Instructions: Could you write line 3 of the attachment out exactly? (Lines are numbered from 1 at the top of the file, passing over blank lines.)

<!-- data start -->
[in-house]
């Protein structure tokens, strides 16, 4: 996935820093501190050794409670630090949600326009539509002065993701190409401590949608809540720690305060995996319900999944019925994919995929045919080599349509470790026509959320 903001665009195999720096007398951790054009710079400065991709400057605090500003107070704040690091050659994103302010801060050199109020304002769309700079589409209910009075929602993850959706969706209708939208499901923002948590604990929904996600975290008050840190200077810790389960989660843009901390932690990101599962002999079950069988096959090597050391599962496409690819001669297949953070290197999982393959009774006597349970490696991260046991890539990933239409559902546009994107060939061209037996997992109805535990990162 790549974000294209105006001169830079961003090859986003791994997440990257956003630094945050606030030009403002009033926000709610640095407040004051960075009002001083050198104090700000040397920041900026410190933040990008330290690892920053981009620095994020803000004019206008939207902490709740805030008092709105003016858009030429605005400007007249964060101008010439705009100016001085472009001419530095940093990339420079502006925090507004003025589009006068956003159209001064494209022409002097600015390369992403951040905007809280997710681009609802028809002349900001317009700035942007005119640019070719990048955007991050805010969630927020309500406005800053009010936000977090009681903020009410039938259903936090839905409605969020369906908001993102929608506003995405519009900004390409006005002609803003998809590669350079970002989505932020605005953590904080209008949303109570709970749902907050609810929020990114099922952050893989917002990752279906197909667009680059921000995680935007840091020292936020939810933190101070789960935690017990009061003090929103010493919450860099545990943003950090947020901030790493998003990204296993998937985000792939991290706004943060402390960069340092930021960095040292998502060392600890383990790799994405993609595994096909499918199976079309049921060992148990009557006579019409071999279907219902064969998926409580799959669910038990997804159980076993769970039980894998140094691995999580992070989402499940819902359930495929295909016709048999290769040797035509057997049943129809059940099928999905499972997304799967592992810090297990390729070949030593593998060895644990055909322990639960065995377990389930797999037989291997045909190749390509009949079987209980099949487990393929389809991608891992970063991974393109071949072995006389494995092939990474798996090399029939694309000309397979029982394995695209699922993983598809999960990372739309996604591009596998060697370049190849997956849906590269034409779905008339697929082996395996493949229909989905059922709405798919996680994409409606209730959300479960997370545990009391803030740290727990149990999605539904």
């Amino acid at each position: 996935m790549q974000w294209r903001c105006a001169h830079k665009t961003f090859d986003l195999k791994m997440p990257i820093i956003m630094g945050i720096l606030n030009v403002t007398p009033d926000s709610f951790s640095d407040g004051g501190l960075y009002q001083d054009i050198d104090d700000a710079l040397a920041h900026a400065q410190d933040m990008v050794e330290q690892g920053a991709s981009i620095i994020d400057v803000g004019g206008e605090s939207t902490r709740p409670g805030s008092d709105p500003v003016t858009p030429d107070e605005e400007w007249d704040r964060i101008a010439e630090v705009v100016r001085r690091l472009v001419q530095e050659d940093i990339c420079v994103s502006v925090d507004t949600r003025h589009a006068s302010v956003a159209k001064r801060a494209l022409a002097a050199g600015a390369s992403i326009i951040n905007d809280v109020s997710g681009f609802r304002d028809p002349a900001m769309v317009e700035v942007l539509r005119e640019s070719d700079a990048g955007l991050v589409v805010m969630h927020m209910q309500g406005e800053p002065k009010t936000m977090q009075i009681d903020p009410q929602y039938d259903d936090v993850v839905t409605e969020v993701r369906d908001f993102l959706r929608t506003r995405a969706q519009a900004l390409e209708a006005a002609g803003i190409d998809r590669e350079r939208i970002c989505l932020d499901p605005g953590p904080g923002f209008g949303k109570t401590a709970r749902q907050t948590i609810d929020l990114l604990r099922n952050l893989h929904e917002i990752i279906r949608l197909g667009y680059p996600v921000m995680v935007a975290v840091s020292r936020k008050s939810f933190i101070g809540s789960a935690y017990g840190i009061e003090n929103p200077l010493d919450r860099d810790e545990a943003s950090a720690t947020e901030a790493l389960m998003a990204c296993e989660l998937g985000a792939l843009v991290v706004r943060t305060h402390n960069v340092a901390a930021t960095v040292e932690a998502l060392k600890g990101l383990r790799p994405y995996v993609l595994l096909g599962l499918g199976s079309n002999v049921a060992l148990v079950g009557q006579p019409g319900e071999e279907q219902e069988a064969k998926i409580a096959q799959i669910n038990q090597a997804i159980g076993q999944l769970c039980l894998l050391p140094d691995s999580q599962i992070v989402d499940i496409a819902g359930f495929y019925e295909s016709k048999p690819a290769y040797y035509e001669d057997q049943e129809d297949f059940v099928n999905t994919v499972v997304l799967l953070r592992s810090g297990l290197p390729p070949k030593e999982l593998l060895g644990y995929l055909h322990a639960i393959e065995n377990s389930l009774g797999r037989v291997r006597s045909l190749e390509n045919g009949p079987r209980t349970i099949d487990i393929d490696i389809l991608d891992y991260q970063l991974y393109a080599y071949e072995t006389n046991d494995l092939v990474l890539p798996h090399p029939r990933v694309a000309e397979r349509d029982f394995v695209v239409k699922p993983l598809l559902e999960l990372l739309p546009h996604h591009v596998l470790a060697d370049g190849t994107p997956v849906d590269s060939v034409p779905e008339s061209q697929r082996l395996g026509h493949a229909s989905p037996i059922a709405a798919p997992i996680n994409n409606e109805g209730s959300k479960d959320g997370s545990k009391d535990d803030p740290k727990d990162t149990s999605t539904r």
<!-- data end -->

């Amino acid at each position: 996935m790549q974000w294209r903001c105006a001169h830079k665009t961003f090859d986003l195999k791994m997440p990257i820093i956003m630094g945050i720096l606030n030009v403002t007398p009033d926000s709610f951790s640095d407040g004051g501190l960075y009002q001083d054009i050198d104090d700000a710079l040397a920041h900026a400065q410190d933040m990008v050794e330290q690892g920053a991709s981009i620095i994020d400057v803000g004019g206008e605090s939207t902490r709740p409670g805030s008092d709105p500003v003016t858009p030429d107070e605005e400007w007249d704040r964060i101008a010439e630090v705009v100016r001085r690091l472009v001419q530095e050659d940093i990339c420079v994103s502006v925090d507004t949600r003025h589009a006068s302010v956003a159209k001064r801060a494209l022409a002097a050199g600015a390369s992403i326009i951040n905007d809280v109020s997710g681009f609802r304002d028809p002349a900001m769309v317009e700035v942007l539509r005119e640019s070719d700079a990048g955007l991050v589409v805010m969630h927020m209910q309500g406005e800053p002065k009010t936000m977090q009075i009681d903020p009410q929602y039938d259903d936090v993850v839905t409605e969020v993701r369906d908001f993102l959706r929608t506003r995405a969706q519009a900004l390409e209708a006005a002609g803003i190409d998809r590669e350079r939208i970002c989505l932020d499901p605005g953590p904080g923002f209008g949303k109570t401590a709970r749902q907050t948590i609810d929020l990114l604990r099922n952050l893989h929904e917002i990752i279906r949608l197909g667009y680059p996600v921000m995680v935007a975290v840091s020292r936020k008050s939810f933190i101070g809540s789960a935690y017990g840190i009061e003090n929103p200077l010493d919450r860099d810790e545990a943003s950090a720690t947020e901030a790493l389960m998003a990204c296993e989660l998937g985000a792939l843009v991290v706004r943060t305060h402390n960069v340092a901390a930021t960095v040292e932690a998502l060392k600890g990101l383990r790799p994405y995996v993609l595994l096909g599962l499918g199976s079309n002999v049921a060992l148990v079950g009557q006579p019409g319900e071999e279907q219902e069988a064969k998926i409580a096959q799959i669910n038990q090597a997804i159980g076993q999944l769970c039980l894998l050391p140094d691995s999580q599962i992070v989402d499940i496409a819902g359930f495929y019925e295909s016709k048999p690819a290769y040797y035509e001669d057997q049943e129809d297949f059940v099928n999905t994919v499972v997304l799967l953070r592992s810090g297990l290197p390729p070949k030593e999982l593998l060895g644990y995929l055909h322990a639960i393959e065995n377990s389930l009774g797999r037989v291997r006597s045909l190749e390509n045919g009949p079987r209980t349970i099949d487990i393929d490696i389809l991608d891992y991260q970063l991974y393109a080599y071949e072995t006389n046991d494995l092939v990474l890539p798996h090399p029939r990933v694309a000309e397979r349509d029982f394995v695209v239409k699922p993983l598809l559902e999960l990372l739309p546009h996604h591009v596998l470790a060697d370049g190849t994107p997956v849906d590269s060939v034409p779905e008339s061209q697929r082996l395996g026509h493949a229909s989905p037996i059922a709405a798919p997992i996680n994409n409606e109805g209730s959300k479960d959320g997370s545990k009391d535990d803030p740290k727990d990162t149990s999605t539904r």